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Features of best assessment practice - Switzerland

In this final section of the report, answers to the following two questions will be given for Switzerland as a result of the discussions at the experts meeting at Brussels, based on the analysis of policy and best practice-models realised in assessment in Swiss inclusive classrooms. 

Best practice

The use of assessment tools and strategies including contextual perspectives (“Contextual Approach”). In addition to the “holistic approach”, meaning the assessment of not only language based and mathematical skills, but the view on the “total personality” of the child assessed, it is important to assess not only the child itself, but to also consider its learning environment and instructional setting within and outside the classroom. Therefore assessment tools also have to be “transition-sensitive” to assure that assessment provides information and intervention strategies concerning the learning-processes over (a life-) time and at least the whole “educational career” of a pupil. 

Interdisciplinary assessment teams with participation of the parents and the pupil in the process of assessment and individual educational planning. To give off the task of assessment to some experts outside the classroom or even the school system runs the risk of narrowing the view to a medical assessment model and of loosing the holistic and the contextual approach. Interdisciplinary teams within the local school on the other hand can provide a wide range of assessment methodologies and contextual views necessary. 

This means the inclusion of assessment tools and procedures in regular and SNE-teacher training. And it means that assessment procedures have to be transparent and tools have to be understandable for everyone participating in the assessment process.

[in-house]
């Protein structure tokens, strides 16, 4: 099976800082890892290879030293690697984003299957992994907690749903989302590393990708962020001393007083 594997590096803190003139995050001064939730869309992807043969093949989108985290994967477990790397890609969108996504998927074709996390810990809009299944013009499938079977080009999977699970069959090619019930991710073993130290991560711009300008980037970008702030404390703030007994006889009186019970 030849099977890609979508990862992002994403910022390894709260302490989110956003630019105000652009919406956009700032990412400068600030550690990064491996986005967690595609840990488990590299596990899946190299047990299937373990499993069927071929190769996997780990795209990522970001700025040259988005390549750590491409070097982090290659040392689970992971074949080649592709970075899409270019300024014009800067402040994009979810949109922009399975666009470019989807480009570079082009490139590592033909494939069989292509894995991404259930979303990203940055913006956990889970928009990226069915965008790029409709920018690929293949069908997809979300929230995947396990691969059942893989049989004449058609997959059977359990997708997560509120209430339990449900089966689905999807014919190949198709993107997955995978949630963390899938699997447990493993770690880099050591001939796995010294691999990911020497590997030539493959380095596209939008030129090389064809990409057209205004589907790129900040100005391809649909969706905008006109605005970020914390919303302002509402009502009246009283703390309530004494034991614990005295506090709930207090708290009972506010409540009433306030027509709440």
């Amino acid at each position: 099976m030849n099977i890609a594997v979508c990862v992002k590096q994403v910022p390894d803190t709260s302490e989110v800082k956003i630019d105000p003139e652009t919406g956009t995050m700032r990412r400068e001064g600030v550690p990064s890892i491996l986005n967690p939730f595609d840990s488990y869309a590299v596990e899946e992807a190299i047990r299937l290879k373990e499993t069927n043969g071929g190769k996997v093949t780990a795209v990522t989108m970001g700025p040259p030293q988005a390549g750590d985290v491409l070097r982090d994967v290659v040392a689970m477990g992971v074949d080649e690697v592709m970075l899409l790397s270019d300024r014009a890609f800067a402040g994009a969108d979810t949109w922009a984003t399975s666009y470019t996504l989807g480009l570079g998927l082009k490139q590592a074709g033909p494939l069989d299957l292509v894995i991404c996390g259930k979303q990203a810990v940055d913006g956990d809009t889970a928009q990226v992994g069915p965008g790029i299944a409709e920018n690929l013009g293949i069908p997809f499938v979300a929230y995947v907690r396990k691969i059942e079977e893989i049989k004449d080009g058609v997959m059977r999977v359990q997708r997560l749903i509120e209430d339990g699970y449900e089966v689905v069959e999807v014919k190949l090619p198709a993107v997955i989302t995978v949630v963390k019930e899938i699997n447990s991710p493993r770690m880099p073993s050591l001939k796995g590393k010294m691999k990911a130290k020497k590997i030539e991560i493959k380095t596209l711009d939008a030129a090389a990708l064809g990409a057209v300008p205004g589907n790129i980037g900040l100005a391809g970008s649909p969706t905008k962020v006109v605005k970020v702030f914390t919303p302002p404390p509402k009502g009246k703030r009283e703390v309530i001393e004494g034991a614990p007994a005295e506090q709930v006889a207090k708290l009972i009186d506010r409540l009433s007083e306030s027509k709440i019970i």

Assessment methods leading to interventions concentrated on the design of adapted learning environments or instructional strategies. 

The use of standardised assessment tools based on international classifications. With the objective of providing a terminology that is helpful for the understanding of multiple experts in interdisciplinary SEN-teams and also is fitting a contextual and holistic approach, the use of standardised assessment tools founded in international classification systems (such as the ICF of the WHO) can be helpful. 

Continuous evaluation of the effects of interventions in SNE on an individual, case-specific level. The measuring of the effects of interventions not only with traditional, quantitative research methodologies regarding the effectiveness and efficacy of methods used in SNE but also combined with qualitative and case-specific methodologies that focus the individual development and learning of the single child. 

Policy that supports best practice

School leadership and empowerment of schools regarding assessment and SNE-competencies. Inclusive education and inclusive primary classrooms need to be implemented along with school development and the implementation of school leadership based on the principle of "education for all". Schools need to be empowered to cope with heterogeneity and SEN. Assessment procedures have to be transparent. As an example of best practice, the implementation of a SEN-team and of standardised IEP-meetings in every school are necessary to provide a low-level access to support and knowledge in a case of SEN. The SEN-team has the necessary means and competencies at its disposal. 

Far reaching autonomy for the individual schools in matters of allocation of resources for SEN. As the Swiss school system allows various realisations of assessment and SNE, it is important to permit an optimal adaptation of case-specific intervention to the respective conditions. However, this freedom has to be related to the implementation of standards regarding the assessment process and the evaluation of interventions. 

Avoiding the misuse of results of “high stakes testing” regarding the current discussion on the implementation of national testing. 

The legal implementation of inclusive classrooms as a national standard in SNE. The reorganisation of funding mechanisms in Switzerland lead to the fact that probably by 2008 the cantons will be solely responsible for funding not only regular, but special education as well. The development and implementing of national standards for SNE is high on the agenda of SNE experts and institutions. One goal is to commit the Swiss Conference of Cantonal Ministers of Education to the implementation of inclusive education (along with the financial "inclusion").

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